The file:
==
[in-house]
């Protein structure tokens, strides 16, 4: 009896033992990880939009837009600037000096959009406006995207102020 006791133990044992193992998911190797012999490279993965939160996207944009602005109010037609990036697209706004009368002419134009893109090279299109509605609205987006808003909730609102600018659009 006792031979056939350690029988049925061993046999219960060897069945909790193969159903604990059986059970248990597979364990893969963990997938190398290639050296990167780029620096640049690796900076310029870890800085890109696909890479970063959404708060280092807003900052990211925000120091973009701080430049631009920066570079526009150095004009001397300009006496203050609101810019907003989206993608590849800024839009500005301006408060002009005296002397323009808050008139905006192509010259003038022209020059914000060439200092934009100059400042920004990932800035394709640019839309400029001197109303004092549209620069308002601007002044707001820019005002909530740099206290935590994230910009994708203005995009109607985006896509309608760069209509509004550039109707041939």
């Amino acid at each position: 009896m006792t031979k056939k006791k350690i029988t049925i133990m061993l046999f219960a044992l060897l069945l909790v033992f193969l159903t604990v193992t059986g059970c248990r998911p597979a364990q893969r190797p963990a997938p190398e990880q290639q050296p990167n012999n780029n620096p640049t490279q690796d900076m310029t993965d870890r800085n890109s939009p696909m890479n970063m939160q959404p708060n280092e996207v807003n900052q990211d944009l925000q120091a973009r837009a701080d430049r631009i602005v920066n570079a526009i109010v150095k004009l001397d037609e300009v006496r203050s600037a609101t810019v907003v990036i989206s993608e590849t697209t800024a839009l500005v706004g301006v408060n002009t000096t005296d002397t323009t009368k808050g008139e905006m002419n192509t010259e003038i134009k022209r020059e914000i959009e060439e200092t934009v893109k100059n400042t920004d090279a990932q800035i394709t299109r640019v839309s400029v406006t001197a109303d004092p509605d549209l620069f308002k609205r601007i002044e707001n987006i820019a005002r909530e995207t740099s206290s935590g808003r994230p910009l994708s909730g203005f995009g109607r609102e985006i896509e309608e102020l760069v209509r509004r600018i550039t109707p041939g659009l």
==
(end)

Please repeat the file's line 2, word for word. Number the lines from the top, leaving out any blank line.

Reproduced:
């Protein structure tokens, strides 16, 4: 009896033992990880939009837009600037000096959009406006995207102020 006791133990044992193992998911190797012999490279993965939160996207944009602005109010037609990036697209706004009368002419134009893109090279299109509605609205987006808003909730609102600018659009 006792031979056939350690029988049925061993046999219960060897069945909790193969159903604990059986059970248990597979364990893969963990997938190398290639050296990167780029620096640049690796900076310029870890800085890109696909890479970063959404708060280092807003900052990211925000120091973009701080430049631009920066570079526009150095004009001397300009006496203050609101810019907003989206993608590849800024839009500005301006408060002009005296002397323009808050008139905006192509010259003038022209020059914000060439200092934009100059400042920004990932800035394709640019839309400029001197109303004092549209620069308002601007002044707001820019005002909530740099206290935590994230910009994708203005995009109607985006896509309608760069209509509004550039109707041939």